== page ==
Construction has traditionally been thought of as male-dominated and if you were asked to name a female role model in the sector you’d probably be hard pressed to think of anyone. That appears to be changing thanks to concerted efforts to encourage women into the sector and today more women than ever are taking up what were once considered 'male' positions and smashing outdated stereotypes.

By 2020 more than a quarter (26%) of positions in the industry are expected to be filled by women. Of the positions currently filled by women in construction, just 3% are in what has been traditionally viewed as female roles such as secretarial or support. Far more are now joining in positions such as surveyors and construction managers, which is hugely encouraging and demonstrates the progression being made. However, although there has been an increase in the number of women in senior positions from 6% in 2005 to 16% in 2015 there is still some way to go before the playing field is truly level.

Lack of women role models.

The glass ceiling may have a few cracks now but it still exists in the construction industry and the number of women at senior level remains low. According to a Randstad survey of over 450 employers in the construction industry, almost half of respondents had never had a female boss, a quarter had had one female boss and just 5% had had three female managers. And, according to those same respondents, just 21% of board members are women.

women in construction
women in construction

The reasons why women are not so prominent in construction are myriad, from lack of awareness and the perception that it is a hands-on, male-dominated industry to the risk of derogatory comments, lack of flexibility, long hours and the work involved to gain credibility – many women feel like they have to work harder to prove themselves than their male counterparts. 

Of those asked by Randstad, a third of women working in construction had experienced some form of discrimination and 31% said they had been subjected to inappropriate comments or behaviour from male colleagues.  Another 12% said they had been passed over for promotion while 11% said they had been excluded from male conversations or social events.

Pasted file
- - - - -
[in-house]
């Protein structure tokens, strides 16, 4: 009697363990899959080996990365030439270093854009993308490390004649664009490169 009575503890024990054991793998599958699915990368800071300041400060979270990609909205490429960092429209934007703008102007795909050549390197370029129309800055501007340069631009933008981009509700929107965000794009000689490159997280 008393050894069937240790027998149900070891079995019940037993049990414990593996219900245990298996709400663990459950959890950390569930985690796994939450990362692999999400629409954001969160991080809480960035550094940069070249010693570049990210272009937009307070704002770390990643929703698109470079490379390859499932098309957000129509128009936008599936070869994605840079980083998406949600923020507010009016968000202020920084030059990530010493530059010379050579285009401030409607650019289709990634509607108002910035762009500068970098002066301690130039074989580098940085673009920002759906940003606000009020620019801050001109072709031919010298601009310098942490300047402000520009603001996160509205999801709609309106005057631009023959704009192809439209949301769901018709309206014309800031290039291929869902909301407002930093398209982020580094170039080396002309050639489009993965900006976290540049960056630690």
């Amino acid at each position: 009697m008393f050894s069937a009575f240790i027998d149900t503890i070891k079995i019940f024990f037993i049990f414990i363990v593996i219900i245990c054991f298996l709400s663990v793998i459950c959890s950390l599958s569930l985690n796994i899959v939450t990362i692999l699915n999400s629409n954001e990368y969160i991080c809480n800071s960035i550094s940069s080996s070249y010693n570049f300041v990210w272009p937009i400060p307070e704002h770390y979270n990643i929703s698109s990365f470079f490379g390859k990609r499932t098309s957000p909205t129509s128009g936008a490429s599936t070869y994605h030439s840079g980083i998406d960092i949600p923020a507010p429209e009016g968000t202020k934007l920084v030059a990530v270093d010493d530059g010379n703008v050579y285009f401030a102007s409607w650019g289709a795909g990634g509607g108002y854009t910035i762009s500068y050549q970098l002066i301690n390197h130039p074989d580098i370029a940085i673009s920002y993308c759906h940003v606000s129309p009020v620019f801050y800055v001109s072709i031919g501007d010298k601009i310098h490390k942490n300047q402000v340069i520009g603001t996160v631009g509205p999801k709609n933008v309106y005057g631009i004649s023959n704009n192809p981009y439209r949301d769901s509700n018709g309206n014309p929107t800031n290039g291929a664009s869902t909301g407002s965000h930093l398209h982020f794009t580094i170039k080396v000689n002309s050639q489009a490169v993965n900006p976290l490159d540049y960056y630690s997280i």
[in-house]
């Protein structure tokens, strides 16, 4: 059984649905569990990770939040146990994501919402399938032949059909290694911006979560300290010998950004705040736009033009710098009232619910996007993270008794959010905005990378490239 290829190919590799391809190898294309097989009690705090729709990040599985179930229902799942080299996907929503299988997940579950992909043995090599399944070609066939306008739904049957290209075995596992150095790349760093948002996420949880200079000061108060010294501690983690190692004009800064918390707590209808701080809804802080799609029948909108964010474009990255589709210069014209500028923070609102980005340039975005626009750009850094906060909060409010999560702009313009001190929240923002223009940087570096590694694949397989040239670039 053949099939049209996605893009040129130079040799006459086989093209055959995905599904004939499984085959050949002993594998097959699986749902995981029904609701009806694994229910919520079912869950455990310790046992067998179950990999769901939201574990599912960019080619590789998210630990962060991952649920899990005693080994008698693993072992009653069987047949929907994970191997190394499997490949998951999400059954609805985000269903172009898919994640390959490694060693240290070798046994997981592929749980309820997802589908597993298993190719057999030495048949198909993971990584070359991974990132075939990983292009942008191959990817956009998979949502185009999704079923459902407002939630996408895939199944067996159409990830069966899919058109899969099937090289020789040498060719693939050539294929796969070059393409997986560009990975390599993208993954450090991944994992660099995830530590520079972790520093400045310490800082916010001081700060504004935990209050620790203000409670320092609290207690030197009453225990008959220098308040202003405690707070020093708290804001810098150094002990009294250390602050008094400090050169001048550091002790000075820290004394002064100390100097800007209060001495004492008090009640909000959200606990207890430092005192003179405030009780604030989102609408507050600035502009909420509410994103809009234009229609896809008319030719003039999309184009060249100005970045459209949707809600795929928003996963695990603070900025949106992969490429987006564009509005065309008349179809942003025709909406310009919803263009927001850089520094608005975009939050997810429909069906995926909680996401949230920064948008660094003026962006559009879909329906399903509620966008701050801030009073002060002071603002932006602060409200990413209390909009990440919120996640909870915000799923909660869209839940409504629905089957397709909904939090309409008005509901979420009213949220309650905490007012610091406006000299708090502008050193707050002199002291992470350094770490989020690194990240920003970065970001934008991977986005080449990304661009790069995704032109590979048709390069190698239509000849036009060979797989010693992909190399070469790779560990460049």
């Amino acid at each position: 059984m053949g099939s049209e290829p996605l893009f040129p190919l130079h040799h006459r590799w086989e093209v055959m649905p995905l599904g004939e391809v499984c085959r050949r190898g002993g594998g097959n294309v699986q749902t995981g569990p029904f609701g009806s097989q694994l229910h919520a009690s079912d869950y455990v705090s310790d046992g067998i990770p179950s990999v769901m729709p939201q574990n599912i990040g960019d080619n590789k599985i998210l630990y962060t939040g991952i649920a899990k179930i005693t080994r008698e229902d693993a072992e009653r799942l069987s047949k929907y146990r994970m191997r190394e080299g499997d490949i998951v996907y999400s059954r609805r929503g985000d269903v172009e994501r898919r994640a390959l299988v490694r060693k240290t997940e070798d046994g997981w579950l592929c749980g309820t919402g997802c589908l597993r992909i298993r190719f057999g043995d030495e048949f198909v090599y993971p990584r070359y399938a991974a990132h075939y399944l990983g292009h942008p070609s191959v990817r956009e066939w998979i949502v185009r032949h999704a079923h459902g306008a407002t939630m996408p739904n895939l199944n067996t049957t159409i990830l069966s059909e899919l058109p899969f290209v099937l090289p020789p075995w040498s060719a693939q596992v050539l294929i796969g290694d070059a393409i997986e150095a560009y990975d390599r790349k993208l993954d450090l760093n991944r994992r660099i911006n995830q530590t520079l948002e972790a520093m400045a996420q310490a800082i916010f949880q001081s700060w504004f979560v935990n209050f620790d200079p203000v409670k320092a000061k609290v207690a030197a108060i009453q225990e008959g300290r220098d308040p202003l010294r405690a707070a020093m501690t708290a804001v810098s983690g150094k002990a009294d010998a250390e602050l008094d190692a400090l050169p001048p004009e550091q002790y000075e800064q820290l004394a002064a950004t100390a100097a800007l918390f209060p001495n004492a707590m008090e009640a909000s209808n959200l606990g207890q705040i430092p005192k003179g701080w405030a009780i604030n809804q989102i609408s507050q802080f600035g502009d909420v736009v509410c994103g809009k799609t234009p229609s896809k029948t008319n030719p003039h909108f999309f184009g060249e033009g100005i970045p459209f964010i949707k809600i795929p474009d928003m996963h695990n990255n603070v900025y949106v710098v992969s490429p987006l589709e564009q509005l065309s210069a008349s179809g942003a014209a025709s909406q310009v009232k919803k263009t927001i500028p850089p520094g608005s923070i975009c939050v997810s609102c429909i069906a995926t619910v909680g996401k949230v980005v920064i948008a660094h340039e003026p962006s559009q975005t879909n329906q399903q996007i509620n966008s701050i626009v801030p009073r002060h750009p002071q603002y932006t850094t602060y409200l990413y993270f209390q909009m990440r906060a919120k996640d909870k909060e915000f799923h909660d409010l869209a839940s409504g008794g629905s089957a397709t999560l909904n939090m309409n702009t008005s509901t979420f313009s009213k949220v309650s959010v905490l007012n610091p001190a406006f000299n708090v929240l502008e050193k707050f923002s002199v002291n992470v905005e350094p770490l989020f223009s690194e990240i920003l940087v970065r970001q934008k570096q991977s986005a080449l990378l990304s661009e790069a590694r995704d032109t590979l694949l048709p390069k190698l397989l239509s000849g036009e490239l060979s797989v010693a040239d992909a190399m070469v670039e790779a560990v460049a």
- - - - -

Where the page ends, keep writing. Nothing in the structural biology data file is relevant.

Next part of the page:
There are senior women working to change the face of the industry with various initiatives designed to encourage women into construction. The Considerate Constructors Scheme launched a campaign last year to do just that and the Not Just For Boys movement by the Construction Youth Trust is aimed at getting young women into the industry straight out of college.

How to overcome the gender imbalance?

There is still some way to go before women are truly well-represented, but construction companies are working to eradicate the gender imbalance. More than half (60%) of businesses asked said they had increased the number of women in their ranks over the last five years and 22% said they were already trying to raise the profile of their female employees to create positive role models. 

women in construction
women in construction

Breaking down stereotypes and changing public perception is also being actively tackled by businesses, as is offering more flexible working options. But also promoting the industry to women when they are still at college and encourage them to take STEM subjects is another way forward.

Eliminating derogatory behaviour, bullying and harassment, as well as providing clear development and training opportunities would also help to narrow the gender gap. Mentoring is another effective way of retaining female staff and helping them climb the career ladder. With a concerted effort from key industry players, there is every chance the tide will turn and more women will view a career in construction as a great one.